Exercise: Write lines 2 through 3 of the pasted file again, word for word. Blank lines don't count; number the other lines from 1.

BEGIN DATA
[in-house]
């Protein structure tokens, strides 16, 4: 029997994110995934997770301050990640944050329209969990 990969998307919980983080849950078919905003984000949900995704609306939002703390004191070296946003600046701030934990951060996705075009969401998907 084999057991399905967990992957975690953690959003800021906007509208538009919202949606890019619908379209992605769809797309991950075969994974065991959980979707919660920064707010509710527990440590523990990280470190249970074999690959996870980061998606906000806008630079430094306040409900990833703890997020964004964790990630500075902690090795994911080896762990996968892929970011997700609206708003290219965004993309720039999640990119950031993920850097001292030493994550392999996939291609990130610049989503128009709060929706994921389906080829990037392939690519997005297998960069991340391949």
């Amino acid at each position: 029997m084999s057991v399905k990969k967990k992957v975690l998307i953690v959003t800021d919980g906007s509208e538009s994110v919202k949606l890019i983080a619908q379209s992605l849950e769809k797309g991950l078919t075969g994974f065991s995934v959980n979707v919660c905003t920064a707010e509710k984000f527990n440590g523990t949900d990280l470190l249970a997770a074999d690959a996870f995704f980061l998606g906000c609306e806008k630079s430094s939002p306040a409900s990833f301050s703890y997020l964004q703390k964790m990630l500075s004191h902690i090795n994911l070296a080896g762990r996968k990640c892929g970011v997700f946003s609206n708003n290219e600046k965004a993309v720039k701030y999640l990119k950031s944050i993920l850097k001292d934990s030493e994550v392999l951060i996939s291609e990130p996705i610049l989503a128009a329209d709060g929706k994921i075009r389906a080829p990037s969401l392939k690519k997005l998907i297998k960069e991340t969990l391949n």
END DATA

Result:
């Protein structure tokens, strides 16, 4: 029997994110995934997770301050990640944050329209969990 990969998307919980983080849950078919905003984000949900995704609306939002703390004191070296946003600046701030934990951060996705075009969401998907 084999057991399905967990992957975690953690959003800021906007509208538009919202949606890019619908379209992605769809797309991950075969994974065991959980979707919660920064707010509710527990440590523990990280470190249970074999690959996870980061998606906000806008630079430094306040409900990833703890997020964004964790990630500075902690090795994911080896762990996968892929970011997700609206708003290219965004993309720039999640990119950031993920850097001292030493994550392999996939291609990130610049989503128009709060929706994921389906080829990037392939690519997005297998960069991340391949």
């Amino acid at each position: 029997m084999s057991v399905k990969k967990k992957v975690l998307i953690v959003t800021d919980g906007s509208e538009s994110v919202k949606l890019i983080a619908q379209s992605l849950e769809k797309g991950l078919t075969g994974f065991s995934v959980n979707v919660c905003t920064a707010e509710k984000f527990n440590g523990t949900d990280l470190l249970a997770a074999d690959a996870f995704f980061l998606g906000c609306e806008k630079s430094s939002p306040a409900s990833f301050s703890y997020l964004q703390k964790m990630l500075s004191h902690i090795n994911l070296a080896g762990r996968k990640c892929g970011v997700f946003s609206n708003n290219e600046k965004a993309v720039k701030y999640l990119k950031s944050i993920l850097k001292d934990s030493e994550v392999l951060i996939s291609e990130p996705i610049l989503a128009a329209d709060g929706k994921i075009r389906a080829p990037s969401l392939k690519k997005l998907i297998k960069e991340t969990l391949n």